4

I like to write my queries using extension methods where possible. So the following is a query which works for me:

int studentId = 
    (
        from u in db.Users
            .FromOrganisation(org.Id)
            .IsStudent()
            .IsActive()
        where u.ExtId == dto.StudentExtId
        select u.Id
    ).FirstOrDefault();

The extension methods are as follows:

public static IQueryable<User> IsStudent(this IQueryable<User> u)
{
    return u.Where(x => x.Type == (int)UserTypes.Student);
}

However, when I use extension methods in a sub-query I get the following message:

LINQ to Entities does not recognize the method 'System.Linq.IQueryable`1[eNotify.Domain.Models.User] IsActive(System.Linq.IQueryable`1[eNotify.Domain.Models.User])' method, and this method cannot be translated into a store expression.

Here is the query which causes that message:

var vm = from o in db.Organisations
         select new StaffStudentVm
         {
             StudentId = (
                 from u in db.Users
                     .FromOrganisation(org.Id)
                     .IsStudent()
                     .IsActive()
                 where u.ExtId == dto.StudentExtId
                 select u.Id
                 ).FirstOrDefault(),
             StaffId = (
                 from u in db.Users
                     .FromOrganisation(org.Id)
                     .IsStaff()
                     .IsActive()
                 where u.ExtId == dto.StaffExtId
                 select u.Id
                 ).FirstOrDefault()
         };

return vm.FirstOrDefault();

What am I doing wrong?

Update: Alexander Derck posted a solution which worked well, but wasn't quite as nice as the original problem query. I raised it with the EF team, and after investigating they came up with a more elegant work-around. I have posted that below as the accepted answer.

  • Can you link your IsActive() method? You're probably doing something which can't be translated to sql according to the error message – Alexander Derck Dec 21 '15 at 13:25
  • It's not the IsActive method. If I comment it out of the query it just reports the next extension method as the problem instead. – Laurence Frost Dec 21 '15 at 13:46
  • Perhaps you can use expressions instead of extension methods? – Alexander Derck Dec 21 '15 at 14:51
  • Do you have an example please? – Laurence Frost Dec 21 '15 at 14:53
  • I wrote example in an answer, that should work if it's impossibel with extension methods – Alexander Derck Dec 21 '15 at 14:59
1

I eventually raised this with the Entity Framework team on GitHub. You can see the thread here, with a full description of why it happens:

https://github.com/aspnet/EntityFramework6/issues/98

It seems to have been raised as a suggestion for inclusion in EF 6.2, but until then, a very elegant work-around was suggested. You can read it in the thread, but I have copied it here for quick reference.

Here is the original query (where an error occurs due to an IQueryable extension method being used in a sub-query):

var vm = from o in db.Organisations
         select new StaffStudentVm
         {
             StudentId = (
                 from u in db.Users
                     .FromOrganisation(org.Id)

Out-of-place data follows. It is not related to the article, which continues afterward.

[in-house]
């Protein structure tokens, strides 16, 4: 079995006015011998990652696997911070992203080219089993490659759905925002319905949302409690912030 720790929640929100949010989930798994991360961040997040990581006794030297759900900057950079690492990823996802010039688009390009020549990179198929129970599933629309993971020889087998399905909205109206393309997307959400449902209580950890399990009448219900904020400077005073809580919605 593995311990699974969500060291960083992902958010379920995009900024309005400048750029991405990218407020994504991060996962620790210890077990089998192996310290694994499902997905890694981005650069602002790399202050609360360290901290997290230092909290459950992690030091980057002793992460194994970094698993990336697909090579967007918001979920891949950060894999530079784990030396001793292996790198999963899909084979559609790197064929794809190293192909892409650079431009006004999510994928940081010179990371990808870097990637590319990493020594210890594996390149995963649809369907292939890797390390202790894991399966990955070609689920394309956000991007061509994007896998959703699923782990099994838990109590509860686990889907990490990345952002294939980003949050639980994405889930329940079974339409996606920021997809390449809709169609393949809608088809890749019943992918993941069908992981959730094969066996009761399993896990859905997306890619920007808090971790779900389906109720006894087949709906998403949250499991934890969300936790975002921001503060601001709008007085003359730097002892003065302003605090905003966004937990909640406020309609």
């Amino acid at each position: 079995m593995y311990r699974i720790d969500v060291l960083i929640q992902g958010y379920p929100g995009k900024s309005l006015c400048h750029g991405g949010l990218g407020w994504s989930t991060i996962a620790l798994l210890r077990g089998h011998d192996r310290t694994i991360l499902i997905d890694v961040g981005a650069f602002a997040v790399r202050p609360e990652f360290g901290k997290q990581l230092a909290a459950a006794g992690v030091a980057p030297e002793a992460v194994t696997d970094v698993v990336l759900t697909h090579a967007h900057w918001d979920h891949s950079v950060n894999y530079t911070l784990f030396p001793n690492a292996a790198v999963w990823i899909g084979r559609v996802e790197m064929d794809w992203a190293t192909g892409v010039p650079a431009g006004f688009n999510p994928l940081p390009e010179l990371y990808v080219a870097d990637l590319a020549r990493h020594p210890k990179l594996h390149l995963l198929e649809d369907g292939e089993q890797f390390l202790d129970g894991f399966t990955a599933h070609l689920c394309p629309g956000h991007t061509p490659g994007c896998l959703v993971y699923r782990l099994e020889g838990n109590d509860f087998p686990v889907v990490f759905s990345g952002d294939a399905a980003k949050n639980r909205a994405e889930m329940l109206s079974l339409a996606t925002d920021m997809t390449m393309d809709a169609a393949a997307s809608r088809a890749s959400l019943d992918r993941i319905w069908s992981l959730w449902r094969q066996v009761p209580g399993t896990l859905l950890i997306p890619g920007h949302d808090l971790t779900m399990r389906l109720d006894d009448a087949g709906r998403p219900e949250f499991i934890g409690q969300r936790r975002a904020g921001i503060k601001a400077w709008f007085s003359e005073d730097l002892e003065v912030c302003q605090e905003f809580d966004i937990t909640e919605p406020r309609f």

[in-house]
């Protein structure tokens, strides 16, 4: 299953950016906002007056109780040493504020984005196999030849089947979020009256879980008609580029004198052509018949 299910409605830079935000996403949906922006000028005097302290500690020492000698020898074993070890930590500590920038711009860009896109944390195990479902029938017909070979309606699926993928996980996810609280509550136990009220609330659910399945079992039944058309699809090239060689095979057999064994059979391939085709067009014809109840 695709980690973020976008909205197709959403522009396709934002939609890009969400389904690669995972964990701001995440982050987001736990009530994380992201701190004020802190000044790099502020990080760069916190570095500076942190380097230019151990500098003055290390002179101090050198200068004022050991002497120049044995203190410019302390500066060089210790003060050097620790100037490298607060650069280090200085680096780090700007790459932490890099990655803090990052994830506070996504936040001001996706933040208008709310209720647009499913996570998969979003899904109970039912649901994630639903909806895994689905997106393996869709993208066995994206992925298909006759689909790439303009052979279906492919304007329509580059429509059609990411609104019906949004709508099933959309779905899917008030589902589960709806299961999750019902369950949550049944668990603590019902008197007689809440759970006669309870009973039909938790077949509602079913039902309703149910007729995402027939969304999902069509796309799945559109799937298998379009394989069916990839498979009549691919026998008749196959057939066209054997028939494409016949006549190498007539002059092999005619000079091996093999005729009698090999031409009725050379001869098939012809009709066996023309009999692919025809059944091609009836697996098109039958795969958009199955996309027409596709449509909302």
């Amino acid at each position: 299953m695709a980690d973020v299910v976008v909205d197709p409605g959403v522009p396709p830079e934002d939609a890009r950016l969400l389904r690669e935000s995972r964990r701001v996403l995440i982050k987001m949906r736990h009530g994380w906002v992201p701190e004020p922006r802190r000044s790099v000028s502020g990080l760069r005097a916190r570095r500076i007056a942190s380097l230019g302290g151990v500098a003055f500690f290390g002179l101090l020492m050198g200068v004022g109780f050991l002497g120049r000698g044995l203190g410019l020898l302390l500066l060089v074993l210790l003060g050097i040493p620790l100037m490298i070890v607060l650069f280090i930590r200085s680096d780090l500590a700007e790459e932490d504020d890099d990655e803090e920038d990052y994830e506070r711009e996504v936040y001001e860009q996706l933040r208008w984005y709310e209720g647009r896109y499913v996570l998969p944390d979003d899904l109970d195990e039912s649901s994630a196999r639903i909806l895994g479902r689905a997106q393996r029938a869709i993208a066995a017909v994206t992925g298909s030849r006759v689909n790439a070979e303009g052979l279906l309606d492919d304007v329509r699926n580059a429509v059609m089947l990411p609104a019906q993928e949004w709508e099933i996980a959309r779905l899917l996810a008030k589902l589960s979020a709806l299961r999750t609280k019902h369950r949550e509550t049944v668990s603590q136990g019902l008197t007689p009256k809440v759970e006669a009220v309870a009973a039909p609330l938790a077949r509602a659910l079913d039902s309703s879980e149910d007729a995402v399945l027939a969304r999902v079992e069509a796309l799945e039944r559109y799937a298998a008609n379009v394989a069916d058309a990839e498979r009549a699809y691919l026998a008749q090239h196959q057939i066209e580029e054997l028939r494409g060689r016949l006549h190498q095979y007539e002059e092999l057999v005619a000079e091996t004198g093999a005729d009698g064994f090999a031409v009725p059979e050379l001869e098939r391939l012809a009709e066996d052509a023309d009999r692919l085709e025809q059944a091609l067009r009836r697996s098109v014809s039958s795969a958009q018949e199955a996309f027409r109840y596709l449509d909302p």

.IsStudent()
                     .IsActive()
                 where u.ExtId == dto.StudentExtId
                 select u.Id
                 ).FirstOrDefault(),
             StaffId = (
                 from u in db.Users
                     .FromOrganisation(org.Id)
                     .IsStaff()
                     .IsActive()
                 where u.ExtId == dto.StaffExtId
                 select u.Id
                 ).FirstOrDefault()
         };

return vm.FirstOrDefault();

And here is how to write it so that no error occurs:

var stuList = db.Users.FromOrganisation(org.Id).IsStudent().IsActive();
var staffList = db.Users.FromOrganisation(org.Id).IsStaff().IsActive();

var vm = from o in db.Organisations
         select new StaffStudentVm
         {
             StudentId = (
                 from u in stuList
                 where u.ExtId == dto.StudentExtId
                 select u.Id
                 ).FirstOrDefault(),
             StaffId = (
                 from u in staffList
                 where u.ExtId == dto.StaffExtId
                 select u.Id
                 ).FirstOrDefault()
         };

return vm.FirstOrDefault();

I can confirm that this style still only results in 1 round trip to the database. Breaking the query into multiple statements actually improves readability in a lot of places too.

| improve this answer | |
1

You can make a partial class for your User model with a static class inside:

partial class User
{
    public static class Q
    {
        public static Expression<Func<User,bool>> IsStudent
        {
            return x => x.Type == (int)UserTypes.Student;
        }
    }
}

Then your query would look like this:

var vm = from o in db.Organisations
     select new StaffStudentVm
     {
         StudentId = (
             from u in db.Users
                 .FromOrganisation(org.Id)
                 .Where(User.Q.IsStudent)
                 .IsActive()
             where u.ExtId == dto.StudentExtId
             select u.Id
             ).FirstOrDefault(),
         StaffId = (
             from u in db.Users
                 .FromOrganisation(org.Id)
                 .IsStaff()
                 .IsActive()
             where u.ExtId == dto.StaffExtId
             select u.Id
             ).FirstOrDefault()
     };

It's not as elegant as extension methods, but it should do the trick I think...

| improve this answer | |
  • Sorry for the hugely late reply on this. I forgot all about it until I hit the same issue again today. The solution works great. Thank you. – Laurence Frost Sep 29 '16 at 16:18

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